Istanbul: Turkey on Wednesday detained six people suspected of negligence after 12 victims, most of them young schoolgirls, were killed in a fire that ravaged a dormitory.
The blaze, which officials said was likely caused by an electrical fault, raced through the building’s wooden interior on Tuesday as panicked youngsters tried to jump from windows to safety.
Some officials suggested many of the victims were killed on the top floors of the dormitory in the southern region of Adana after they were unable to open a fire door to flee the flames.
Those detained as part of the investigation into accusations of “causing death by negligence” include the manager of the dormitory in Aladag district of Adana, the Dogan news agency said.
Dogan said most of the dead would be identified after DNA tests, in a sign that the victims were too badly burnt to be identified visually.
Ten of those killed were schoolchildren aged up to 14 while the fire also claimed the life of a member of the teaching staff.
The four-year-old daughter of the dormitory manager being held by the police also died, Dogan said.
Twenty-four people including 16 children were injured, Deputy Prime Minister Veysi Kaynak told a press conference.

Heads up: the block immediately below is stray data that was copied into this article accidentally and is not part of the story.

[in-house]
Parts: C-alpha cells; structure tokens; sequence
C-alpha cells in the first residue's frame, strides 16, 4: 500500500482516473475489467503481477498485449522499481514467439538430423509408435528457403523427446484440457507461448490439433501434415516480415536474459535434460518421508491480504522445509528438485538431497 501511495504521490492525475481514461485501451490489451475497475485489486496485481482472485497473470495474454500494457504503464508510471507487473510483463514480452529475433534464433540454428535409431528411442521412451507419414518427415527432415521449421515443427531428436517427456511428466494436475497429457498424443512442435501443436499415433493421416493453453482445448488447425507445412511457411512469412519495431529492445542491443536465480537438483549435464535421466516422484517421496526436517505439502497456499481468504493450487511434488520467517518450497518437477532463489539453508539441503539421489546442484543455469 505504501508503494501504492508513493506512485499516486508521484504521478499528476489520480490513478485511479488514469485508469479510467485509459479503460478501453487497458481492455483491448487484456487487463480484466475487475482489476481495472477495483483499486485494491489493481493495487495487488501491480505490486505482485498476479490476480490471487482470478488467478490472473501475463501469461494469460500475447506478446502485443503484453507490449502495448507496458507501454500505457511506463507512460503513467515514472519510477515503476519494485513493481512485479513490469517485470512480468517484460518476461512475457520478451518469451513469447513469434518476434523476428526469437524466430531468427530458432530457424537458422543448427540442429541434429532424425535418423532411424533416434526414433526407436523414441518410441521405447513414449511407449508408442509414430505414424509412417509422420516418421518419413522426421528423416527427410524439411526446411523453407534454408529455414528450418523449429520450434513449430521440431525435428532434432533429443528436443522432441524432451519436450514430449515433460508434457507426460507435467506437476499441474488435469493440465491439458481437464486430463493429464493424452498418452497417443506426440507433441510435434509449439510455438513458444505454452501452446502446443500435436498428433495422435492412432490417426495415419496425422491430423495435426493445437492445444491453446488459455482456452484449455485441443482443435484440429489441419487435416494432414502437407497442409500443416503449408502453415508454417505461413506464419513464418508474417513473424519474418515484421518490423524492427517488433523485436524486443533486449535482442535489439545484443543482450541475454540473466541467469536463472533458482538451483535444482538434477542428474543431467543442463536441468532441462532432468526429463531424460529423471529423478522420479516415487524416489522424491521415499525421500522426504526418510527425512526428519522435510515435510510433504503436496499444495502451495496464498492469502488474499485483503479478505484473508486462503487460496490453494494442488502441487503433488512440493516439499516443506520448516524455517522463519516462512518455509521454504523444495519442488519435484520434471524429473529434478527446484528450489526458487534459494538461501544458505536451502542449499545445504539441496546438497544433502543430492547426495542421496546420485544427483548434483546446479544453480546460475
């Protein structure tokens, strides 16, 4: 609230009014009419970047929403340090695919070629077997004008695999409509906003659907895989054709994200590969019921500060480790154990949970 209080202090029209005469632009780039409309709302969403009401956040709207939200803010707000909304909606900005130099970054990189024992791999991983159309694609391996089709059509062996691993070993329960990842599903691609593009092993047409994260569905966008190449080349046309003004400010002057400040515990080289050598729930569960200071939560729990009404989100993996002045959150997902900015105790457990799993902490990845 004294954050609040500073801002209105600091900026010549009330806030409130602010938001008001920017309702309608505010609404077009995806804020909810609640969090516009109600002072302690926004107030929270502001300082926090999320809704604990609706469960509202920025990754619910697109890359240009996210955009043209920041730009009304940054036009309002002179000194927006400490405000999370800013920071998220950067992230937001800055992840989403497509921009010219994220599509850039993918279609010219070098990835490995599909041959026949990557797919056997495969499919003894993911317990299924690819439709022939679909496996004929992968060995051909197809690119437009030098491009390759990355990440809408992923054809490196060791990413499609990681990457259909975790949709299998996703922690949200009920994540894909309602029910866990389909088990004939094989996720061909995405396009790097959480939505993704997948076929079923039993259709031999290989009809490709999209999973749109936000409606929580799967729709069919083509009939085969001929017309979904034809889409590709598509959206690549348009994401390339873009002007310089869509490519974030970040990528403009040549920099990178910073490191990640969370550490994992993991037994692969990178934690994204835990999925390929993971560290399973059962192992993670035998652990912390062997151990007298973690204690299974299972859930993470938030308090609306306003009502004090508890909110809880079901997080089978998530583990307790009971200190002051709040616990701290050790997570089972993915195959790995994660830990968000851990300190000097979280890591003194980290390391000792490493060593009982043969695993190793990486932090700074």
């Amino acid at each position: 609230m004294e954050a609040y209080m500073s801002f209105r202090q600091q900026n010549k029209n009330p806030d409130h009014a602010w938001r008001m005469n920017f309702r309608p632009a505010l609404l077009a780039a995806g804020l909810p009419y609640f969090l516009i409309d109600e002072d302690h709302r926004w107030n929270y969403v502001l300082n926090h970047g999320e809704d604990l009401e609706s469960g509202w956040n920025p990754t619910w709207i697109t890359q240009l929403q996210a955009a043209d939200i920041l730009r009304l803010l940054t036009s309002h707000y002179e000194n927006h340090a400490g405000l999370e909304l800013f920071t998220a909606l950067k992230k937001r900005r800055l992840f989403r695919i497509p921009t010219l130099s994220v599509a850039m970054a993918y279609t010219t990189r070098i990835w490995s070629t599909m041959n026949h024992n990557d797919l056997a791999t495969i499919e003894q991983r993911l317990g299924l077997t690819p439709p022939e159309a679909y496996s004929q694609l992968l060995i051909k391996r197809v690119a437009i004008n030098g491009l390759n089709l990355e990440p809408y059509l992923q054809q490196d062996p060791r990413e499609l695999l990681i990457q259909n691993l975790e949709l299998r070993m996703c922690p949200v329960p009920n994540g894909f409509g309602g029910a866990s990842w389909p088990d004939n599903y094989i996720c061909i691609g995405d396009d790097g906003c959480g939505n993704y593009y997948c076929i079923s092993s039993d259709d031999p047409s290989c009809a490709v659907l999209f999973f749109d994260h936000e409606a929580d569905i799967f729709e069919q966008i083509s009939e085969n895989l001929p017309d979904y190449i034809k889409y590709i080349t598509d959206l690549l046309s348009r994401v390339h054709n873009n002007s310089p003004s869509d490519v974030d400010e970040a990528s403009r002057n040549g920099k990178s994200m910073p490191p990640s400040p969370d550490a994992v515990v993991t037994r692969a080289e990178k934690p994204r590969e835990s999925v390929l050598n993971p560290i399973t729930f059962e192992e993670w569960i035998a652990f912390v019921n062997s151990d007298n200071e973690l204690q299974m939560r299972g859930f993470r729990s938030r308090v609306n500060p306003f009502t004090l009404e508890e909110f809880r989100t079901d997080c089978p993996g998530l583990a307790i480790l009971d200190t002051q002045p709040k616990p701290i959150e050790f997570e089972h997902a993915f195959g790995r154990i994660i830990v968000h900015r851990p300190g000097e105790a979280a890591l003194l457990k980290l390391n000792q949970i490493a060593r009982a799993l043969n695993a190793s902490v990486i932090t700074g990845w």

“A fire burns where it falls but the pain has deeply affected us all,” he said.
“They were the future of our country,” he added, referring to the youngsters killed.
Officials said the fire was likely caused by an electrical fault which then spread rapidly due to the wooded structures inside and carpeted floors.
Adana governor Mahmut Demirtas said on Tuesday some terrified schoolgirls were injured after jumping out of the window to escape the flames. He added that none of those injured was in a serious condition.
Adana city mayor Huseyin Sozlu told Turkish television on Tuesday that the dorm’s fire door was locked and that most of the dead were recovered from near that exit.
But Kaynak said that according to initial findings, the door had been unlocked.
“There’s even a curtain hanging near the exit door undamaged,” he said, but added that all details would be clarified after an investigation.
The building is controlled twice a year by the education ministry officials, Kaynak said, adding that it was last checked in June.
The Turkish government slapped a broadcast ban on footage of the catastrophe, in a familiar move after extreme events.
The head of the Egitim-Is education union, Mehmet Balik, said the dorm belonged to a religious Sunni Muslim sect in Aladag known as the Suleymanci.
The girls had been sleeping there as the state-run dorm had been demolished for expansion, Dogan reported.
Media reports said the Suleymanci accommodation was the only option in the area for the girls’ parents.
The Suleymanci is one of the biggest religious communities in Turkey and is renowned for having a major influence in politics.
The pro-Kurdish Peoples’ Democratic Party (HDP) blamed the government for failing to channel enough funds for education accommodation, prompting poor families to resort to dorms run by religious communities.
“Such fires are not the first and will not be the last so long as the government’s policy and irresponsibility remain in place,” it said in a statement.
“It is a shame and crime to condemn our children to uncontrolled dorms and any form of abuse.”